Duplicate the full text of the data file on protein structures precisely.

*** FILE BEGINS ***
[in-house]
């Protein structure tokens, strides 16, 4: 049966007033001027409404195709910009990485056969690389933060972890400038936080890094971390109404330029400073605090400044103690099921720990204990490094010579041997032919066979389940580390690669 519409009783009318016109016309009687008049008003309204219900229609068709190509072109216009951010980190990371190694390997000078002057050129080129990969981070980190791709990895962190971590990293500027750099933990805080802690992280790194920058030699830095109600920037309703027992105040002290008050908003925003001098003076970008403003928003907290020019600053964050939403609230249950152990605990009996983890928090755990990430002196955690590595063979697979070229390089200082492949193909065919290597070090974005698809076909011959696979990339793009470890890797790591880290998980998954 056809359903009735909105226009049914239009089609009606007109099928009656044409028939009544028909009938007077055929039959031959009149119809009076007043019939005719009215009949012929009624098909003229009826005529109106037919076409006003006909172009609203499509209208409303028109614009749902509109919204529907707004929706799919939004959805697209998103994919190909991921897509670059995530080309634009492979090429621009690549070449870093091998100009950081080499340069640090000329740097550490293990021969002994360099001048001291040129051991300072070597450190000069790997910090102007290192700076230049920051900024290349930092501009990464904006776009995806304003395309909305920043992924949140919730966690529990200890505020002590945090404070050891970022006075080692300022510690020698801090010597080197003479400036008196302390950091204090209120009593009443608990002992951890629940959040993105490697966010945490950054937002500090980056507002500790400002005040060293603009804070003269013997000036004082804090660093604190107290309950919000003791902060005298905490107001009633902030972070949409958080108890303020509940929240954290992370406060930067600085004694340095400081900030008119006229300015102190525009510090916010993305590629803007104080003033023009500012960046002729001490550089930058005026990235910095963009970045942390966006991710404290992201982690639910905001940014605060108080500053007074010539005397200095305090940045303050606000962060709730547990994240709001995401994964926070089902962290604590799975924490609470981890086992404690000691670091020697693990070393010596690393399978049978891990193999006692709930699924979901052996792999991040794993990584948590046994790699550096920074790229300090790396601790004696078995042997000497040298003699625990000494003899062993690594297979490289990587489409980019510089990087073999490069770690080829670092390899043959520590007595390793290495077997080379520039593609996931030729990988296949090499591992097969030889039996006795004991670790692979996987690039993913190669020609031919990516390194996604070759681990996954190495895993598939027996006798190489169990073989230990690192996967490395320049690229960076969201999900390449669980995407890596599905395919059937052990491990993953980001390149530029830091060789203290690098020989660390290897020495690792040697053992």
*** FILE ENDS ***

[in-house]
């Protein structure tokens, strides 16, 4: 049966007033001027409404195709910009990485056969690389933060972890400038936080890094971390109404330029400073605090400044103690099921720990204990490094010579041997032919066979389940580390690669 519409009783009318016109016309009687008049008003309204219900229609068709190509072109216009951010980190990371190694390997000078002057050129080129990969981070980190791709990895962190971590990293500027750099933990805080802690992280790194920058030699830095109600920037309703027992105040002290008050908003925003001098003076970008403003928003907290020019600053964050939403609230249950152990605990009996983890928090755990990430002196955690590595063979697979070229390089200082492949193909065919290597070090974005698809076909011959696979990339793009470890890797790591880290998980998954 056809359903009735909105226009049914239009089609009606007109099928009656044409028939009544028909009938007077055929039959031959009149119809009076007043019939005719009215009949012929009624098909003229009826005529109106037919076409006003006909172009609203499509209208409303028109614009749902509109919204529907707004929706799919939004959805697209998103994919190909991921897509670059995530080309634009492979090429621009690549070449870093091998100009950081080499340069640090000329740097550490293990021969002994360099001048001291040129051991300072070597450190000069790997910090102007290192700076230049920051900024290349930092501009990464904006776009995806304003395309909305920043992924949140919730966690529990200890505020002590945090404070050891970022006075080692300022510690020698801090010597080197003479400036008196302390950091204090209120009593009443608990002992951890629940959040993105490697966010945490950054937002500090980056507002500790400002005040060293603009804070003269013997000036004082804090660093604190107290309950919000003791902060005298905490107001009633902030972070949409958080108890303020509940929240954290992370406060930067600085004694340095400081900030008119006229300015102190525009510090916010993305590629803007104080003033023009500012960046002729001490550089930058005026990235910095963009970045942390966006991710404290992201982690639910905001940014605060108080500053007074010539005397200095305090940045303050606000962060709730547990994240709001995401994964926070089902962290604590799975924490609470981890086992404690000691670091020697693990070393010596690393399978049978891990193999006692709930699924979901052996792999991040794993990584948590046994790699550096920074790229300090790396601790004696078995042997000497040298003699625990000494003899062993690594297979490289990587489409980019510089990087073999490069770690080829670092390899043959520590007595390793290495077997080379520039593609996931030729990988296949090499591992097969030889039996006795004991670790692979996987690039993913190669020609031919990516390194996604070759681990996954190495895993598939027996006798190489169990073989230990690192996967490395320049690229960076969201999900390449669980995407890596599905395919059937052990491990993953980001390149530029830091060789203290690098020989660390290897020495690792040697053992």